Quantifying the impact of immune history and variant on SARS-CoV-2 viral kinetics and infection rebound: a retrospective cohort study

  1. James A Hay
  2. Stephen M Kissler
  3. Joseph R Fauver
  4. Christina Mack
  5. Caroline G Tai
  6. Radhika M Samant
  7. Sarah Connolly
  8. Deverick J Anderson
  9. Gaurav Khullar
  10. Matthew MacKay
  11. Miral Patel
  12. Shannan Kelly
  13. April Manhertz
  14. Isaac Eiter
  15. Daisy Salgado
  16. Tim Baker
  17. Ben Howard
  18. Joel T Dudley
  19. Christopher E Mason
  20. Manoj Nair
  21. Yaoxing Huang
  22. John DiFiori
  23. David D Ho
  24. Nathan Grubaugh  Is a corresponding author
  25. Yonatan H Grad  Is a corresponding author
  1. Harvard TH Chan School of Public Health, United States
  2. Yale School of Public Health, United States
  3. IQVIA, United States
  4. Duke Center for Antimicrobial Stewardship and Infection Prevention, United States
  5. Tempus Labs, United States
  6. Columbia University, United States
  7. Hospital for Special Surgery, United States

Abstract

Background: The combined impact of immunity and SARS-CoV-2 variants on viral kinetics during infections has been unclear.

Methods: We characterized 1,280 infections from the National Basketball Association occupational health cohort identified between June 2020 and January 2022 using serial RT-qPCR testing. Logistic regression and semi-mechanistic viral RNA kinetics models were used to quantify the effect of age, variant, symptom status, infection history, vaccination status and antibody titer to the founder SARS-CoV-2 strain on the duration of potential infectiousness and overall viral kinetics. The frequency of viral rebounds was quantified under multiple cycle threshold (Ct) value-based definitions.

Results: Among individuals detected partway through their infection, 51.0% (95% credible interval [CrI]: 48.3-53.6%) remained potentially infectious (Ct<30) five days post detection, with small differences across variants and vaccination status. Only seven viral rebounds (0.7%; N=999) were observed, with rebound defined as 3+ days with Ct<30 following an initial clearance of 3+ days with Ct≥30. High antibody titers against the founder SARS-CoV-2 strain predicted lower peak viral loads and shorter durations of infection. Among Omicron BA.1 infections, boosted individuals had lower pre-booster antibody titers and longer clearance times than non-boosted individuals.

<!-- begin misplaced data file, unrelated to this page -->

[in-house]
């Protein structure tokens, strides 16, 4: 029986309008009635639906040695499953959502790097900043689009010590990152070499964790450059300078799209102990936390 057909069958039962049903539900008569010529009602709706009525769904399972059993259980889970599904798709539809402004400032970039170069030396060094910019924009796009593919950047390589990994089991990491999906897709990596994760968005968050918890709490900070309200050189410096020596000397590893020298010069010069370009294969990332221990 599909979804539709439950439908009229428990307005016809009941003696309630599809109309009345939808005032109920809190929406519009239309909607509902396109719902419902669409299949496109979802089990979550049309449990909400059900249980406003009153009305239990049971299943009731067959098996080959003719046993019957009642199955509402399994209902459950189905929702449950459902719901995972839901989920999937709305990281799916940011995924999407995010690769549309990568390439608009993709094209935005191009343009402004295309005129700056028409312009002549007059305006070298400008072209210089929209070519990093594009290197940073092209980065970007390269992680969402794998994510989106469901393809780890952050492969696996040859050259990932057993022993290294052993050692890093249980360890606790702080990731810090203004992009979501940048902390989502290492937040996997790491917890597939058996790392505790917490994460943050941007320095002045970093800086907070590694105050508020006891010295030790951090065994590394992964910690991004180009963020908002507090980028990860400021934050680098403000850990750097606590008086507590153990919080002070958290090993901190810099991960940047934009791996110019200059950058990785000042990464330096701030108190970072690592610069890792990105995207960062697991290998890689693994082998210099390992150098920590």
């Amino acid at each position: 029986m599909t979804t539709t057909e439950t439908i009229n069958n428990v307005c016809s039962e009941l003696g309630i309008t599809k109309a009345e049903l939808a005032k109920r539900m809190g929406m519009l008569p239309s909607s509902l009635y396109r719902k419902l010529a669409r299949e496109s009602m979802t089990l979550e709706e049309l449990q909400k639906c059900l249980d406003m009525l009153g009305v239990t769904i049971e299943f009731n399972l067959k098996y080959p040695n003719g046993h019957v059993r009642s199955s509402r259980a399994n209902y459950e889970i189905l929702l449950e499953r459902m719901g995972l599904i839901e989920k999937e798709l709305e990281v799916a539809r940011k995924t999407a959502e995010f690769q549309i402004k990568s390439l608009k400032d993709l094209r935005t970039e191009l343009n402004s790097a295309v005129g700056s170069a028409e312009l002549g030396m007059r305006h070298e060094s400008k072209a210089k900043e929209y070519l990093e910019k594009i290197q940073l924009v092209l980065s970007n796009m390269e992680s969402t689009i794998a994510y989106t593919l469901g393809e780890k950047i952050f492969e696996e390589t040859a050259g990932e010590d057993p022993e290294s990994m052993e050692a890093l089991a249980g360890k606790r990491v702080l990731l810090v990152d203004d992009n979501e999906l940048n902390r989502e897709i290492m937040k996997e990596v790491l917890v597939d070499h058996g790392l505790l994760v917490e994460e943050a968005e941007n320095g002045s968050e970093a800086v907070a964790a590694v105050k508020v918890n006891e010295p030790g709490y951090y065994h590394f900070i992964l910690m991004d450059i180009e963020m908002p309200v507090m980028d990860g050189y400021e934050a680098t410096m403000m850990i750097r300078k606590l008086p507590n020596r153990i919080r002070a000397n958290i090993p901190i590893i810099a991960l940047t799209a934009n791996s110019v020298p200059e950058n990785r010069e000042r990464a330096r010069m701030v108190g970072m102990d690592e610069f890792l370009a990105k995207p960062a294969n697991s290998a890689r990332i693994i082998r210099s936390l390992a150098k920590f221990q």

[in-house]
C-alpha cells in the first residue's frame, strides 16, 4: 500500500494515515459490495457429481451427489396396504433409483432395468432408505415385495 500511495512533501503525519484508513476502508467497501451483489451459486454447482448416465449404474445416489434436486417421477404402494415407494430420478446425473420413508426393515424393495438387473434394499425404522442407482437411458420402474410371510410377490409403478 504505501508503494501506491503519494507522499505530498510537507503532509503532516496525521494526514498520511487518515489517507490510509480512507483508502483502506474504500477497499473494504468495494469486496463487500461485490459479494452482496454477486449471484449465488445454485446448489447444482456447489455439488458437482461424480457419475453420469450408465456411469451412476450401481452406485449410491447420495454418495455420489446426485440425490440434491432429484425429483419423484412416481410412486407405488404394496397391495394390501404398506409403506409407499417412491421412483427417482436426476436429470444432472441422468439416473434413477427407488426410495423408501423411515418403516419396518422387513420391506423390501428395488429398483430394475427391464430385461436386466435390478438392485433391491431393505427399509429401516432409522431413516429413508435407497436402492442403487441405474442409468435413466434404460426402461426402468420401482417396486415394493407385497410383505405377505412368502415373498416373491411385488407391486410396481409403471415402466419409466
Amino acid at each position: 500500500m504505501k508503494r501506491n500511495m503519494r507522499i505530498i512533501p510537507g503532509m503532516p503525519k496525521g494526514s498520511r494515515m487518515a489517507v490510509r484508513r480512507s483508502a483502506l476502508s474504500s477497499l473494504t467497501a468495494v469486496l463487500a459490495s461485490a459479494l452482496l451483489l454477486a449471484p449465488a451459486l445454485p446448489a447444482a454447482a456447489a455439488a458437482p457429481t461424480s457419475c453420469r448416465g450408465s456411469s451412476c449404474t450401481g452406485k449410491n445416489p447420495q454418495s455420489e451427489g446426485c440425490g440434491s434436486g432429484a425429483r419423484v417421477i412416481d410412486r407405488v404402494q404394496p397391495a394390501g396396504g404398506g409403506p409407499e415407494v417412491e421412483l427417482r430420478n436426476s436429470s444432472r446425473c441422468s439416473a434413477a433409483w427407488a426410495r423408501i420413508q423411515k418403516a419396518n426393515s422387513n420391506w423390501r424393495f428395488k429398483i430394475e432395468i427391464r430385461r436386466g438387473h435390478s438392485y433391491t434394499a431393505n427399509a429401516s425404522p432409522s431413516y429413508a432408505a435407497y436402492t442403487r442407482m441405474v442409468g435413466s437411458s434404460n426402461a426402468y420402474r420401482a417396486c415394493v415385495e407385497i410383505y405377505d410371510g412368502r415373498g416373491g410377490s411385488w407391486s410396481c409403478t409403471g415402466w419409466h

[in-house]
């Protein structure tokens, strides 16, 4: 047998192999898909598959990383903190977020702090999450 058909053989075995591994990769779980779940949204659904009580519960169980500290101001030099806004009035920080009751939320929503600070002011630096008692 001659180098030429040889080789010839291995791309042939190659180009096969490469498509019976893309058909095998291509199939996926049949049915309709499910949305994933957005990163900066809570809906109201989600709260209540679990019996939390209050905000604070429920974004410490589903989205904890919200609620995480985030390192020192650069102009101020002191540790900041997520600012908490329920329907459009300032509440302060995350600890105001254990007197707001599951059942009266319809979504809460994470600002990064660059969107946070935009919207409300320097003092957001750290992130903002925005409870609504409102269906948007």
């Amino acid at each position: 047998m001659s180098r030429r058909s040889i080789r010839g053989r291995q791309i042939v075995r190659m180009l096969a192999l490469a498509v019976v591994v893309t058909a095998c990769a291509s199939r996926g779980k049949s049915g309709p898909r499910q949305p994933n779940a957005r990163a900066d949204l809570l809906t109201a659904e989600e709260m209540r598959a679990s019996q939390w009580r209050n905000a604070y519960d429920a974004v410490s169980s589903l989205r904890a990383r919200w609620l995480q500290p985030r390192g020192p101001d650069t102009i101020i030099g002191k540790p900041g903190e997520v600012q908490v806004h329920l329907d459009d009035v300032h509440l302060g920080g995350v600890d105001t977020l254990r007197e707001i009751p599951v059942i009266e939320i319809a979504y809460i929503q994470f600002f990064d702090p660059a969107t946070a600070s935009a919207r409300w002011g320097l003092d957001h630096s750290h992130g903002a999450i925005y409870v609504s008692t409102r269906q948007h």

Conclusions: SARS-CoV-2 viral kinetics are partly determined by immunity and variant but dominated by individual-level variation. Since booster vaccination protects against infection, longer clearance times for BA.1-infected, boosted individuals may reflect a less effective immune response, more common in older individuals, that increases infection risk and reduces viral RNA clearance rate. The shifting landscape of viral kinetics underscores the need for continued monitoring to optimize isolation policies and to contextualize the health impacts of therapeutics and vaccines.

Funding: Supported in part by CDC contract #200-2016-91779, a sponsored research agreement to Yale University from the National Basketball Association contract #21-003529, and the National Basketball Players Association.

Data availability

All code and data required to reproduce the analyses are available at https://github.com/gradlab/SC2-kinetics-immune-history.

Article and author information

Author details

  1. James A Hay

    Harvard TH Chan School of Public Health, Boston, United States
    Competing interests
    No competing interests declared.
    ORCID icon "This ORCID iD identifies the author of this article:" 0000-0002-1998-1844
  2. Stephen M Kissler

    Harvard TH Chan School of Public Health, Boston, United States
    Competing interests
    Stephen M Kissler, SMK has a consulting agreement with the NBA.
    ORCID icon "This ORCID iD identifies the author of this article:" 0000-0003-3062-7800
  3. Joseph R Fauver

    Yale School of Public Health, New Haven, United States
    Competing interests